Does ‘grip’ matter?
‘Grip’ means different things to different golfers. Strong or weak; overlap, interlock or ten-fingered; palm or fingers; ‘v’ pointing to chin or shoulder; long thumb or short; trigger finger or not; pressure in last three fingers/middle two fingers/thumb and pointer finger? Whatever grip a golfer has, he/she will probably always revert to it - a grip change is perhaps the toughest change to make. However, every golf instruction book ever written starts with a detailed description of ‘the grip’. So, does grip matter? Considering that the hands are the first thing to depart from the ball at the start of the backswing, and the last to return to the ball - after hips, shoulders and arms, why does grip matter? The ‘mistake’ has been made much earlier in the downswing, before the hands even arrive at the ball! All slices, for instance are created by the golfer’s weight remaining on the trail leg at impact and spinning around it, instead of moving forward. The clubface cannot help but open. The typical school of thought is that a strong grip produces a hook and a weak one a slice. Saw the famous Conrad Rehling give a demonstration of this philosophy years ago when we were both a part of the faculty at the famous Peggy Kirk Bell’s Golfari Schools. He would ask everyone to hold the clubface square with a weak grip, then raise their arms up straight above their heads and bring them down again. Amazingly, the club would come back open. With a strong grip and square clubface raised above the head then brought down, the clubface would return closed. ‘Wow, I thought, that’s magic! There really must be something to this grip business.’ However, how many golfers with weak grips still manage to hook the ball, while several with strong grips can still slice it! The fact of the matter is, as demonstrated by Conrad Rehling but misunderstood as a ‘grip’ issue, the club opens or closes because of the position of the forearms created by the weak and strong grip positions. The forearms have two bones which cross one-another when the forearm is ‘prone’ (palms facing backwards) and are parallel to one another when the forearm is ‘supine’ (palms facing forward). As the hands are fixed on the club, and thus ‘connected’, each forearm works to neutralize its position. So, for instance, a weak grip (of both hands) has a prone right (trail) arm and a strong grip has a prone left (lead) arm. The forearms always try to get into a position where both can become neutral in time for impact. (see pics. below, pronated forearm left, supine forearm right)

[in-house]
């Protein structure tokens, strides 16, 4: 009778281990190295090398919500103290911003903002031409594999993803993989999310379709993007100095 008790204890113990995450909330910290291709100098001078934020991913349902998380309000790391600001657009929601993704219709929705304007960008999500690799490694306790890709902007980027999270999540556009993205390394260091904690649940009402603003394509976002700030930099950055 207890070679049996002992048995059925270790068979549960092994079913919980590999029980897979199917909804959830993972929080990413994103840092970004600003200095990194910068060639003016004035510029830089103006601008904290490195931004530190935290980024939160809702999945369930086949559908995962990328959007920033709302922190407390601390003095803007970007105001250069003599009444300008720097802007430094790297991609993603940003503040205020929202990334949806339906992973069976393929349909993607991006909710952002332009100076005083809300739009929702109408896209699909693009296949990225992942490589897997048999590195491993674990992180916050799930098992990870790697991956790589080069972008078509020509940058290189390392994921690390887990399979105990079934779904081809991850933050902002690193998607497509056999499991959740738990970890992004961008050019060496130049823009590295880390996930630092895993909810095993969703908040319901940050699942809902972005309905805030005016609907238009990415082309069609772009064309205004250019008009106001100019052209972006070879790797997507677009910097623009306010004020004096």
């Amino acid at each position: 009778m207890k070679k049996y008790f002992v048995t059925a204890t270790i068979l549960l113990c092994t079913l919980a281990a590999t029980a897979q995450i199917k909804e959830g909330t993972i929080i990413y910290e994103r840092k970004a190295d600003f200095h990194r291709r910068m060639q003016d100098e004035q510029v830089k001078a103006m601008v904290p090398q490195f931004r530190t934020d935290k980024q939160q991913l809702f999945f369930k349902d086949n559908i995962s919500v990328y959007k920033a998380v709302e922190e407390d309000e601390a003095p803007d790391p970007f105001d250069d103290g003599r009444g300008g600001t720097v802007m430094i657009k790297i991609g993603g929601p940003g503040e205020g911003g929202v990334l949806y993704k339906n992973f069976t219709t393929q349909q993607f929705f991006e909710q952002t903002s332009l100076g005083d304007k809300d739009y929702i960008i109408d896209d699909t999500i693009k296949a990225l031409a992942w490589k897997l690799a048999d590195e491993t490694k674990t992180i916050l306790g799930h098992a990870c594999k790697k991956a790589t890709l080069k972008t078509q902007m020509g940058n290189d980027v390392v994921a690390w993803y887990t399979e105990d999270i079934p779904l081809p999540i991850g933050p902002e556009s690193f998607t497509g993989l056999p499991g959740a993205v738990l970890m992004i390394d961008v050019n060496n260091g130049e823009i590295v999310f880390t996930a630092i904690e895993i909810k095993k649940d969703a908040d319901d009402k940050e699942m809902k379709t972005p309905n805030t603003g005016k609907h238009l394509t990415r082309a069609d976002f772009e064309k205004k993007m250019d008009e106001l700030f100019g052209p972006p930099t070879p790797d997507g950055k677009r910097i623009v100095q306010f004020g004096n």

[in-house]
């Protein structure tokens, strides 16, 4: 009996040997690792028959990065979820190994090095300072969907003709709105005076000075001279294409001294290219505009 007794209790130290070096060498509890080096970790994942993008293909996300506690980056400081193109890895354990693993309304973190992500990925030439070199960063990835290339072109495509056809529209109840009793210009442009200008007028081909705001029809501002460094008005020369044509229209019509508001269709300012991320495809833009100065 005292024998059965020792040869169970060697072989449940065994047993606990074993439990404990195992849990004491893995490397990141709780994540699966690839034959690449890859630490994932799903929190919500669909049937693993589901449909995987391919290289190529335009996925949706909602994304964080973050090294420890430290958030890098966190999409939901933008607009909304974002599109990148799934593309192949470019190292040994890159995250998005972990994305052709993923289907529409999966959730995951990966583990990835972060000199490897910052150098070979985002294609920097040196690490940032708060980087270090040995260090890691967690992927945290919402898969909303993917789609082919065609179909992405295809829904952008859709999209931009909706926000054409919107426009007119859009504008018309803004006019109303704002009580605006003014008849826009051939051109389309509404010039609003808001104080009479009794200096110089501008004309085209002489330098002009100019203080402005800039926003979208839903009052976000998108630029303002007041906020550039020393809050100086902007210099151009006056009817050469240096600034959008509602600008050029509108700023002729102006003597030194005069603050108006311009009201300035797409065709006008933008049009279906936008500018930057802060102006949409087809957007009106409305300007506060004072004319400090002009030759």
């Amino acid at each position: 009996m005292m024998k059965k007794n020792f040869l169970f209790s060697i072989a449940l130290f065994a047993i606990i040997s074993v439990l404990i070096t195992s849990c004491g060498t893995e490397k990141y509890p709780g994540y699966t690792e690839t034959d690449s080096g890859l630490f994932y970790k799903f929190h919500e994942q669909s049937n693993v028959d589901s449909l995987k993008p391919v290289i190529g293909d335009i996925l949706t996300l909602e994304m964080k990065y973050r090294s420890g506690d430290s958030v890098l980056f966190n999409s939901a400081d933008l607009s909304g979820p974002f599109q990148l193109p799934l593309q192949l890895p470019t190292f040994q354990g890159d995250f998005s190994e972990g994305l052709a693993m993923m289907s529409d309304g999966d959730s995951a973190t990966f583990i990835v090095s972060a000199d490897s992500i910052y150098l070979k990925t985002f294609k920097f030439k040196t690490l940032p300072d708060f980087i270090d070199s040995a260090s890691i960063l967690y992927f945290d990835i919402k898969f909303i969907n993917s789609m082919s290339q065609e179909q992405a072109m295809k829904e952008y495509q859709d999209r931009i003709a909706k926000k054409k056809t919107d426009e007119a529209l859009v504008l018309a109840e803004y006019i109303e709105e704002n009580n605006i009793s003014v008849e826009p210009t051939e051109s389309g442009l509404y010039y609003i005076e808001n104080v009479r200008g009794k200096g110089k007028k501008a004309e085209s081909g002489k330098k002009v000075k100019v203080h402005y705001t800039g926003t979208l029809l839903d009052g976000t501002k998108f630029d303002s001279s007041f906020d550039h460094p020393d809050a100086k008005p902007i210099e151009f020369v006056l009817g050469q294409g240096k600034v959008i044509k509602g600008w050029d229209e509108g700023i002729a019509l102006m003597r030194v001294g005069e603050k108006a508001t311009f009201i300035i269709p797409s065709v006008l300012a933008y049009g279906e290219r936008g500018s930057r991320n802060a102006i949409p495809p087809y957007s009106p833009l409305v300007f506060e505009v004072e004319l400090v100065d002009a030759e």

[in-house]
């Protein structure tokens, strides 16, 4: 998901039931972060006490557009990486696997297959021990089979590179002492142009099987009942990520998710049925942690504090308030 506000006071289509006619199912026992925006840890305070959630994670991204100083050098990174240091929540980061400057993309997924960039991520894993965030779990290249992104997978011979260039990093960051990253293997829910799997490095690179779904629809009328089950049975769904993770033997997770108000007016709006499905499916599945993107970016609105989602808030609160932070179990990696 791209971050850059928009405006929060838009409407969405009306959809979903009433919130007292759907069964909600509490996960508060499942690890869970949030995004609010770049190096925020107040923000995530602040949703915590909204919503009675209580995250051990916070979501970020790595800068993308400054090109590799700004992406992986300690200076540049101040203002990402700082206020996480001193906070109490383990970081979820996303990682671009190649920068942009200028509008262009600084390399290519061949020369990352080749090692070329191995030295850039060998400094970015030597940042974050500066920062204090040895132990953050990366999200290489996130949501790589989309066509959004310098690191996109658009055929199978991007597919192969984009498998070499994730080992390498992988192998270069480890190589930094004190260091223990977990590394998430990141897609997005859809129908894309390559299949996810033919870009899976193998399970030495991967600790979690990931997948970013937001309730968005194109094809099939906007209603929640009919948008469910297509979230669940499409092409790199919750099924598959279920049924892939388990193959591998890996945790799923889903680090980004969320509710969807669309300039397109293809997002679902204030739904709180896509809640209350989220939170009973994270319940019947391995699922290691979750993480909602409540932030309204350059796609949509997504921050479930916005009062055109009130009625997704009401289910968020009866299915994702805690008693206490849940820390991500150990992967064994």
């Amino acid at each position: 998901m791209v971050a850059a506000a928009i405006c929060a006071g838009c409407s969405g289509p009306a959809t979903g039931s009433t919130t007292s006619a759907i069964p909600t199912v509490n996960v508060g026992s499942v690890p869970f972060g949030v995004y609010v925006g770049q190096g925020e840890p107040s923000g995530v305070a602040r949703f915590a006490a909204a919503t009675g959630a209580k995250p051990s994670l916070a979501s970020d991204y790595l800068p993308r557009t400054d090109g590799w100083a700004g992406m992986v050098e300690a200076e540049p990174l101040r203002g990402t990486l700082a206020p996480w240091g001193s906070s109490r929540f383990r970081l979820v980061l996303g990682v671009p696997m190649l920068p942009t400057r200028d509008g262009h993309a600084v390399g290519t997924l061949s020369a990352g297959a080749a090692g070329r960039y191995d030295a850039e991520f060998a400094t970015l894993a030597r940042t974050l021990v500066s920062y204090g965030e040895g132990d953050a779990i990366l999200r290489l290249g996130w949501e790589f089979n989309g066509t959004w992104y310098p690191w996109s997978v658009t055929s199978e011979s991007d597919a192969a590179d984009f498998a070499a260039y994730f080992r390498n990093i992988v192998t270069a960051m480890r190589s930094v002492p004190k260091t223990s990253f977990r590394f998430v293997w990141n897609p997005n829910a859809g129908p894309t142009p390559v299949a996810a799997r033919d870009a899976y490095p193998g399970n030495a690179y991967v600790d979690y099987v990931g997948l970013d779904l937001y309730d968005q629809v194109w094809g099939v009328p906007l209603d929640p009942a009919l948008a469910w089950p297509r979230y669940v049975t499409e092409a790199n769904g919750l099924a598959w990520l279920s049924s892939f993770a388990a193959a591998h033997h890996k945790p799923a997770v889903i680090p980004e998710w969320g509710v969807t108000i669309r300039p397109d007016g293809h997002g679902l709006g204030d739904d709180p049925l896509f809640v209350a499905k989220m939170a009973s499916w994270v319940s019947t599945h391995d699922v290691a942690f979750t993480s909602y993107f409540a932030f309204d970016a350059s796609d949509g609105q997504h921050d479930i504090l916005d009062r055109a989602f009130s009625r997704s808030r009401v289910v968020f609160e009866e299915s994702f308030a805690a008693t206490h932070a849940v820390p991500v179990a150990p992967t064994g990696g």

Instead of making a grip change, then, an instructor could work to simply change the rotation of the forearms, a much easier change (maybe by twisting the shoulders shut a bit for a weak grip, even if you don’t do it to the MGS extent). However, unless all other joints of the body, especially the right (trail) side shoulder, elbow and wrist joints are well-positioned during the backswing, the golfer will still retain his/her old incorrect pattern! This is why traditional golf instruction is so frustrating, it does not offer up any long-term, reliable solutions. The Minimalist Golf Swing (MGS) makes all ‘grips’ strong, because it requires a ‘closed’ position of the whole body, which means that even a weak grip becomes less weak, or rather, both forearms become fairly neutral. All shots with the typical MGS set-up are thus baby-draws. As regards other grip ‘issues’ such as palm or finger, trigger shaped thumb or not, all of these become ‘problems’ when people make wrist-using backswings, because wrist hinge is not a simple matter, and is never a pure ‘cock’ (radial deviation or abduction, in anatomical terms), but is inevitably accompanied by some backward wrist bend (extension), which creates problems in the forearm and shoulder positions too, for the right (trail) arm. So, the least wrist bend during the backswing, the less important a ‘perfect’ grip becomes. Wrist bend is easily created when the right (trail) elbow drops down (lags) during the downswing.